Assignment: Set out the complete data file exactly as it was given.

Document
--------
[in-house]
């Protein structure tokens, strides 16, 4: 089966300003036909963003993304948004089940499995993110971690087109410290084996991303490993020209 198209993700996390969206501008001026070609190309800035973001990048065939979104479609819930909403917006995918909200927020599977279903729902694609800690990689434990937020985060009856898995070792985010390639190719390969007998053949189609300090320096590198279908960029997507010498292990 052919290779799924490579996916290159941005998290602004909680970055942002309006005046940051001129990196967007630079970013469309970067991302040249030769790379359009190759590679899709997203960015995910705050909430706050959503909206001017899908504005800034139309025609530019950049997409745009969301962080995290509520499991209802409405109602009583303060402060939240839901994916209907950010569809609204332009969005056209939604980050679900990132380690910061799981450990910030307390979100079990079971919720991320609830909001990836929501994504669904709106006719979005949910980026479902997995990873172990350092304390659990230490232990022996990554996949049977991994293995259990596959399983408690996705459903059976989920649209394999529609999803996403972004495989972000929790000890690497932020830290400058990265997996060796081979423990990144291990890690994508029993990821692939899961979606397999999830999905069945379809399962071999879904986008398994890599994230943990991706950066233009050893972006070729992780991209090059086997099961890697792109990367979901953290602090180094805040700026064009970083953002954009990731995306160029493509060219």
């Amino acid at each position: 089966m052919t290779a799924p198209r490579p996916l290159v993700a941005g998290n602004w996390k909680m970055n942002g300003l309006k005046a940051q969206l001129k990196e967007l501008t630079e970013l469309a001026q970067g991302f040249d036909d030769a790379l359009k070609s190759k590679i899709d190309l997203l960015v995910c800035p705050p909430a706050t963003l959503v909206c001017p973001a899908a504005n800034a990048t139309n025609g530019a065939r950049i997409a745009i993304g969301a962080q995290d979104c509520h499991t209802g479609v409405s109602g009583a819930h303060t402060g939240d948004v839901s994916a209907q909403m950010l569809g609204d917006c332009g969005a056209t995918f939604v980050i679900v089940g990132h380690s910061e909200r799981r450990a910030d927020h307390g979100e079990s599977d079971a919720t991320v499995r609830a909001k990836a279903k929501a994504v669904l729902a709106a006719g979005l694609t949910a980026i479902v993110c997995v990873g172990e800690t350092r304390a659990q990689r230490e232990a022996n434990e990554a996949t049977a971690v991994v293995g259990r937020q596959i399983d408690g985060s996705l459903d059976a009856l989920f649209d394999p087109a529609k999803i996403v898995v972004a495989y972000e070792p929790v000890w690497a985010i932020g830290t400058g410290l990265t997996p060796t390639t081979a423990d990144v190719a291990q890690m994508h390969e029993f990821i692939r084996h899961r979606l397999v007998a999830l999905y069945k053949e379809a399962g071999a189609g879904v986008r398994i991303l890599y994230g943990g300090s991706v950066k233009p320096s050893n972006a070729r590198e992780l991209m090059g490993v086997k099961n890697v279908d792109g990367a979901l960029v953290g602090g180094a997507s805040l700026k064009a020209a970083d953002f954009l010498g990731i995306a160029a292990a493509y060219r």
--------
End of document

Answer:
[in-house]
């Protein structure tokens, strides 16, 4: 089966300003036909963003993304948004089940499995993110971690087109410290084996991303490993020209 198209993700996390969206501008001026070609190309800035973001990048065939979104479609819930909403917006995918909200927020599977279903729902694609800690990689434990937020985060009856898995070792985010390639190719390969007998053949189609300090320096590198279908960029997507010498292990 052919290779799924490579996916290159941005998290602004909680970055942002309006005046940051001129990196967007630079970013469309970067991302040249030769790379359009190759590679899709997203960015995910705050909430706050959503909206001017899908504005800034139309025609530019950049997409745009969301962080995290509520499991209802409405109602009583303060402060939240839901994916209907950010569809609204332009969005056209939604980050679900990132380690910061799981450990910030307390979100079990079971919720991320609830909001990836929501994504669904709106006719979005949910980026479902997995990873172990350092304390659990230490232990022996990554996949049977991994293995259990596959399983408690996705459903059976989920649209394999529609999803996403972004495989972000929790000890690497932020830290400058990265997996060796081979423990990144291990890690994508029993990821692939899961979606397999999830999905069945379809399962071999879904986008398994890599994230943990991706950066233009050893972006070729992780991209090059086997099961890697792109990367979901953290602090180094805040700026064009970083953002954009990731995306160029493509060219």
């Amino acid at each position: 089966m052919t290779a799924p198209r490579p996916l290159v993700a941005g998290n602004w996390k909680m970055n942002g300003l309006k005046a940051q969206l001129k990196e967007l501008t630079e970013l469309a001026q970067g991302f040249d036909d030769a790379l359009k070609s190759k590679i899709d190309l997203l960015v995910c800035p705050p909430a706050t963003l959503v909206c001017p973001a899908a504005n800034a990048t139309n025609g530019a065939r950049i997409a745009i993304g969301a962080q995290d979104c509520h499991t209802g479609v409405s109602g009583a819930h303060t402060g939240d948004v839901s994916a209907q909403m950010l569809g609204d917006c332009g969005a056209t995918f939604v980050i679900v089940g990132h380690s910061e909200r799981r450990a910030d927020h307390g979100e079990s599977d079971a919720t991320v499995r609830a909001k990836a279903k929501a994504v669904l729902a709106a006719g979005l694609t949910a980026i479902v993110c997995v990873g172990e800690t350092r304390a659990q990689r230490e232990a022996n434990e990554a996949t049977a971690v991994v293995g259990r937020q596959i399983d408690g985060s996705l459903d059976a009856l989920f649209d394999p087109a529609k999803i996403v898995v972004a495989y972000e070792p929790v000890w690497a985010i932020g830290t400058g410290l990265t997996p060796t390639t081979a423990d990144v190719a291990q890690m994508h390969e029993f990821i692939r084996h899961r979606l397999v007998a999830l999905y069945k053949e379809a399962g071999a189609g879904v986008r398994i991303l890599y994230g943990g300090s991706v950066k233009p320096s050893n972006a070729r590198e992780l991209m090059g490993v086997k099961n890697v279908d792109g990367a979901l960029v953290g602090g180094a997507s805040l700026k064009a020209a970083d953002f954009l010498g990731i995306a160029a292990a493509y060219r």